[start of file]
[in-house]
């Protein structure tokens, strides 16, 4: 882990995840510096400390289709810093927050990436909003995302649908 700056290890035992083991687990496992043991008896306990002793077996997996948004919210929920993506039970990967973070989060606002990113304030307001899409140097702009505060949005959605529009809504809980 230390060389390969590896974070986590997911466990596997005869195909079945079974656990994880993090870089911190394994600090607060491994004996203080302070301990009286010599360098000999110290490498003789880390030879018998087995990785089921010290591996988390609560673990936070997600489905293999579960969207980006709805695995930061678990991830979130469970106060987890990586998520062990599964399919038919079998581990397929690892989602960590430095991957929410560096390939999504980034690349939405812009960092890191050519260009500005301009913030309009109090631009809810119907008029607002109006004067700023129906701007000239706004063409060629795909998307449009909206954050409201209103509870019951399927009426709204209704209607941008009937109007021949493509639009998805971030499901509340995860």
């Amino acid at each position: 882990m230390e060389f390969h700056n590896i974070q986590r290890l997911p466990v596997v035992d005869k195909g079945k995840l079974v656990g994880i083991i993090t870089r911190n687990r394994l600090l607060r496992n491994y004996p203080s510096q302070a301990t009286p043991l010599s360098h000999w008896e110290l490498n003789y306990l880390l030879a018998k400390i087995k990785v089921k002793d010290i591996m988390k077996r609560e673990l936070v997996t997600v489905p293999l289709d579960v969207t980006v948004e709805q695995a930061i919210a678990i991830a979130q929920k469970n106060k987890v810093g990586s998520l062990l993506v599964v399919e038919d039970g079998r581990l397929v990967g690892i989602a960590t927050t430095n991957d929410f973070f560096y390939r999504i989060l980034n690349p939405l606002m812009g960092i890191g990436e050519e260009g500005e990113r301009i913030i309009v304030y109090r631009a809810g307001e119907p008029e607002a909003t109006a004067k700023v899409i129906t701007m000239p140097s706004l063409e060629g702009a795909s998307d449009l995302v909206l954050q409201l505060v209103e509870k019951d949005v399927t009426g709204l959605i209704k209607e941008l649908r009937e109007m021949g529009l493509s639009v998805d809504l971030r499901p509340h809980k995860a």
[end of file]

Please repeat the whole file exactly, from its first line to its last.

[in-house]
């Protein structure tokens, strides 16, 4: 882990995840510096400390289709810093927050990436909003995302649908 700056290890035992083991687990496992043991008896306990002793077996997996948004919210929920993506039970990967973070989060606002990113304030307001899409140097702009505060949005959605529009809504809980 230390060389390969590896974070986590997911466990596997005869195909079945079974656990994880993090870089911190394994600090607060491994004996203080302070301990009286010599360098000999110290490498003789880390030879018998087995990785089921010290591996988390609560673990936070997600489905293999579960969207980006709805695995930061678990991830979130469970106060987890990586998520062990599964399919038919079998581990397929690892989602960590430095991957929410560096390939999504980034690349939405812009960092890191050519260009500005301009913030309009109090631009809810119907008029607002109006004067700023129906701007000239706004063409060629795909998307449009909206954050409201209103509870019951399927009426709204209704209607941008009937109007021949493509639009998805971030499901509340995860």
């Amino acid at each position: 882990m230390e060389f390969h700056n590896i974070q986590r290890l997911p466990v596997v035992d005869k195909g079945k995840l079974v656990g994880i083991i993090t870089r911190n687990r394994l600090l607060r496992n491994y004996p203080s510096q302070a301990t009286p043991l010599s360098h000999w008896e110290l490498n003789y306990l880390l030879a018998k400390i087995k990785v089921k002793d010290i591996m988390k077996r609560e673990l936070v997996t997600v489905p293999l289709d579960v969207t980006v948004e709805q695995a930061i919210a678990i991830a979130q929920k469970n106060k987890v810093g990586s998520l062990l993506v599964v399919e038919d039970g079998r581990l397929v990967g690892i989602a960590t927050t430095n991957d929410f973070f560096y390939r999504i989060l980034n690349p939405l606002m812009g960092i890191g990436e050519e260009g500005e990113r301009i913030i309009v304030y109090r631009a809810g307001e119907p008029e607002a909003t109006a004067k700023v899409i129906t701007m000239p140097s706004l063409e060629g702009a795909s998307d449009l995302v909206l954050q409201l505060v209103e509870k019951d949005v399927t009426g709204l959605i209704k209607e941008l649908r009937e109007m021949g529009l493509s639009v998805d809504l971030r499901p509340h809980k995860a």